3 Tips To Not Holding Back Your Geo-Data

It’s been almost a decade that I’m in the HPC (≈cloud≈scalable software) field. During these joyful years, the family of problems which seems to pop back the most are those how are heavily dependent on geographic data as the main input (not that there’s anything wrong with that).

One would expect by now that these kind of problems will be solved by now, but the main source of (relatively) reliable GPS data today, in terms of volume, are smartphones, and these weren’t really here a decade ago.

Knowing that, It’s easy to understand why the existing solutions were mostly confined to universities and research centers until very recently. However, it does not explain why programmers and engineers all around the world refuse to use google, and just shovel all their geo-points into some SQL based monstrosity and call it “Big Data”, as if saying “this shit is hard” makes it easier.

So, what SHOULD we do when using geographic data to perform some critical operation in our system. Well… nice of you to ask, as is turns out (from like, two paragraphs ago) there was some research done on the subject, and as it turns out, there is a lot to be done.

here are some examples:

forget the DB

There are several other data structures you could use to store geo data more efficiently, depending on the intended use for that data. I like R-Tree especially, it is simple to understand and manipulate, and will do the job very well without becoming huge. We actually used R-Tree in project before with great results. BTW, As it turns out, I’m not the only one to like it, it is the data structure behind GEO-Redis.

It’s just a Tuple

Don’t get too hung up on the geographic data, as I explained before, geo data isn’t always as sensitive as you think, you can tinker with it, make assumptions, and even do some very rudimentary arithmetics with it to get some big savings on storage and compute resources. So feel free to break it down, to average it, to ignore it altogether – as long as the users get what they need.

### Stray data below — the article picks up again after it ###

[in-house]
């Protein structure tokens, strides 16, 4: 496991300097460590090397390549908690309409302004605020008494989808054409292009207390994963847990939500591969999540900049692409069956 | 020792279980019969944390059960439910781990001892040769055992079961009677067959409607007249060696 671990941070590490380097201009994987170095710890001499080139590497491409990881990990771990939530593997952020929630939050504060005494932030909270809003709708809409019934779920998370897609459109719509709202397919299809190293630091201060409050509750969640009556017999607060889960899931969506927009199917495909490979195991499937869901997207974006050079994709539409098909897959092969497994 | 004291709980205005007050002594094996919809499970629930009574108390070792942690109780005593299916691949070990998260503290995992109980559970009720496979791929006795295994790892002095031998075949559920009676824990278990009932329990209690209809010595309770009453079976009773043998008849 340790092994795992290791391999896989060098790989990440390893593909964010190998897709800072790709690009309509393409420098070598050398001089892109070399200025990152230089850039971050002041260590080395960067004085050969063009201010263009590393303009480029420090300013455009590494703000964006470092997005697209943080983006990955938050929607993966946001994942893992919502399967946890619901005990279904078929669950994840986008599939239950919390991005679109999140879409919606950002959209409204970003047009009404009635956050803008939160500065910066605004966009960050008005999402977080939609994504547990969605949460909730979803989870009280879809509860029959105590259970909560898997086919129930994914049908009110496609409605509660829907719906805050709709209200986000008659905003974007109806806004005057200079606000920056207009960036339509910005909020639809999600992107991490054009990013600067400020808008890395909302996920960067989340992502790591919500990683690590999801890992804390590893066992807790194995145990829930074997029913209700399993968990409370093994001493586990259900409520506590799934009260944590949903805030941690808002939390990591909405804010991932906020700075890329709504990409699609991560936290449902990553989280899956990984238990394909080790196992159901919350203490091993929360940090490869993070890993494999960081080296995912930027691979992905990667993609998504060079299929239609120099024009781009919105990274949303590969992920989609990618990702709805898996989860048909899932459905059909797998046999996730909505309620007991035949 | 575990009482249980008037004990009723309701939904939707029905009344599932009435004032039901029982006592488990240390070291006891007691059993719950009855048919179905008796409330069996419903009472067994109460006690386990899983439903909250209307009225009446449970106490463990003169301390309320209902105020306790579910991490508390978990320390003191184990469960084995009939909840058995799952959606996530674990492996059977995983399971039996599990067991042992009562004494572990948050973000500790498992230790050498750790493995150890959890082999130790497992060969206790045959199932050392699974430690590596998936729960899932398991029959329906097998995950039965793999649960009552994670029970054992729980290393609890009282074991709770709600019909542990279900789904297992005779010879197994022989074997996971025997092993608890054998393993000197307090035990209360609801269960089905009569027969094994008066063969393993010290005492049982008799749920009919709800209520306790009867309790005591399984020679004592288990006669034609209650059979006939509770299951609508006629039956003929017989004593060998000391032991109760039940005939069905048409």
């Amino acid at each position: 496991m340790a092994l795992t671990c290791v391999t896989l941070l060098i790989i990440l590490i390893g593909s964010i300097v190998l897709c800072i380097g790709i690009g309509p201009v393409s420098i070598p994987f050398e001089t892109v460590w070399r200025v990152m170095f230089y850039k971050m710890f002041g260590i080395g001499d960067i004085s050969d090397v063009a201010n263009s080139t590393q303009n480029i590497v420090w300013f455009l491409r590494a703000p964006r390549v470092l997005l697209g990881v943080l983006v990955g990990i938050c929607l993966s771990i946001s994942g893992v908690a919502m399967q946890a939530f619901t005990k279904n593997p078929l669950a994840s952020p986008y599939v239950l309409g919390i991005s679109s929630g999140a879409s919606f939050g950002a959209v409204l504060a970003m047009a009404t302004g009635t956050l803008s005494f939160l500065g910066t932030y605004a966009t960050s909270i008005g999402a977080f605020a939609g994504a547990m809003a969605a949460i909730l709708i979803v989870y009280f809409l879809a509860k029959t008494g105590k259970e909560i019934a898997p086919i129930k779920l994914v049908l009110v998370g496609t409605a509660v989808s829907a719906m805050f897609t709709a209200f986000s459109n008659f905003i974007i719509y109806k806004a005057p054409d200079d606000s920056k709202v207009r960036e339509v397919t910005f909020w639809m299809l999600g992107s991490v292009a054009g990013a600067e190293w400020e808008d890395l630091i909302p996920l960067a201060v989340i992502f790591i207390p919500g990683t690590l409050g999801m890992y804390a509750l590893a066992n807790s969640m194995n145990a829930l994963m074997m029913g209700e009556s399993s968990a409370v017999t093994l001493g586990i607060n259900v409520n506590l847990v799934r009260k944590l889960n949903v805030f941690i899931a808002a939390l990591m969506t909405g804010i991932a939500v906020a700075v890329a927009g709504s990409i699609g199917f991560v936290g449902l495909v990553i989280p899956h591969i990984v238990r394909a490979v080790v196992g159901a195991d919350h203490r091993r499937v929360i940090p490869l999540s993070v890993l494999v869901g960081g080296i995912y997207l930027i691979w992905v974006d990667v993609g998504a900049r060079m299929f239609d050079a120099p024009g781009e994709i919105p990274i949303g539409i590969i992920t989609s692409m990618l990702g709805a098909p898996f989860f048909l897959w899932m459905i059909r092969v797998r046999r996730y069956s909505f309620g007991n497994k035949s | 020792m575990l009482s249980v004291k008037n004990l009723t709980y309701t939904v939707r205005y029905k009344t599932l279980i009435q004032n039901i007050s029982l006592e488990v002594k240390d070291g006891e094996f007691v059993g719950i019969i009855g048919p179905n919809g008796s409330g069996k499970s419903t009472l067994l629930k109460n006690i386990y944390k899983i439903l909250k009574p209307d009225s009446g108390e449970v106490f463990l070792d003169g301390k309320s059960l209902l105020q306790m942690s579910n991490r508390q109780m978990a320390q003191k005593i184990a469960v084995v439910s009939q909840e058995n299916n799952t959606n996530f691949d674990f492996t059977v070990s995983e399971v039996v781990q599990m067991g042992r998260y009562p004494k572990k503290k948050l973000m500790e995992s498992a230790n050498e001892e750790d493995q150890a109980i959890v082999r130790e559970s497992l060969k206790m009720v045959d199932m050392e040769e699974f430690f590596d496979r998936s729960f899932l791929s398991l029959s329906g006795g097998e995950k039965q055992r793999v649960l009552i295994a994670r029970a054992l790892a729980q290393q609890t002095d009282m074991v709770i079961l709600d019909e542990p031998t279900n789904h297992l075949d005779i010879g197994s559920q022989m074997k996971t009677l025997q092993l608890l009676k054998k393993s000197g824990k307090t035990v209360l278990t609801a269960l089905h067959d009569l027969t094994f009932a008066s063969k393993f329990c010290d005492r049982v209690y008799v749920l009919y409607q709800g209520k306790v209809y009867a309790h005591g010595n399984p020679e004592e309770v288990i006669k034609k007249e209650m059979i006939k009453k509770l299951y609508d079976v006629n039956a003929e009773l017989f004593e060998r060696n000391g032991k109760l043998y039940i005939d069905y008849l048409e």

stream stream Stream

Geographic data loves to be streamed, to flow through the system never being stored. This is prefect for a lot of use cases, some light caching can add even more use cases into this mix (did someone said redis?). Finding yourself in a Big Data type situation? Try and see if looking at shorter time frames (seconds, minuets even hours) instead of “for ever” minimizes the data handling without hurting accuracy too much. If so – your system is a “Fast Data” (= streaming) creature not a big data one.

These are only the three tips i could muster in 10 minutes, and without knowing your problem. Using some ingenuity and some google-type-know-how you could, with very little work improve your scale performance and code readability, just by using tools who were designed for the problem you are trying to solve.


Also! we now have a pro-bono (=FREE) consulting sessions. these 60 min sessions will help you see what actions you could take to drastically improve performance with minimal code change. To book your session drop me a line at adam (at) tamarlabs (dot) com


Adam Lev-Libfeld

A long distance runner, a software architect, an HPC nerd (order may change).

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3 Tips To Not Holding Back Your Geo-Data

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